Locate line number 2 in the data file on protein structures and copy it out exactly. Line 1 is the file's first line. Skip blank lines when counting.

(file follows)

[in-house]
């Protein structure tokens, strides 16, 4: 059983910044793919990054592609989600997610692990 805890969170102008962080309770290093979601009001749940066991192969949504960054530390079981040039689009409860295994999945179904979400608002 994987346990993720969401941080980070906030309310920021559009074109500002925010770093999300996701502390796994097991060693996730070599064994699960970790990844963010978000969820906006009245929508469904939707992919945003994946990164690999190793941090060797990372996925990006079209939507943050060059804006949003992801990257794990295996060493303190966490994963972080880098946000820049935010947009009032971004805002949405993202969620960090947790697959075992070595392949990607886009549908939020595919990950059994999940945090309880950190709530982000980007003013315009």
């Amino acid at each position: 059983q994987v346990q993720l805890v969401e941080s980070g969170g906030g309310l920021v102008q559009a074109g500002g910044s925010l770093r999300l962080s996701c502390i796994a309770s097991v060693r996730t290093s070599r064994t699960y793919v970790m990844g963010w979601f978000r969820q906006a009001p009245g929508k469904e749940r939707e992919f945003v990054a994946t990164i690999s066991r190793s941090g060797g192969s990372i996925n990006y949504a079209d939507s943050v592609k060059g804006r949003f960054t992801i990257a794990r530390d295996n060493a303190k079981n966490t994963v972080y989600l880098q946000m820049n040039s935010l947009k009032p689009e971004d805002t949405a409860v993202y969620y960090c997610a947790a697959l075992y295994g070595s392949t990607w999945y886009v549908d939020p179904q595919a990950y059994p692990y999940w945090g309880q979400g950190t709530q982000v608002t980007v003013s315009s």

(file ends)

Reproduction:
């Protein structure tokens, strides 16, 4: 059983910044793919990054592609989600997610692990 805890969170102008962080309770290093979601009001749940066991192969949504960054530390079981040039689009409860295994999945179904979400608002 994987346990993720969401941080980070906030309310920021559009074109500002925010770093999300996701502390796994097991060693996730070599064994699960970790990844963010978000969820906006009245929508469904939707992919945003994946990164690999190793941090060797990372996925990006079209939507943050060059804006949003992801990257794990295996060493303190966490994963972080880098946000820049935010947009009032971004805002949405993202969620960090947790697959075992070595392949990607886009549908939020595919990950059994999940945090309880950190709530982000980007003013315009």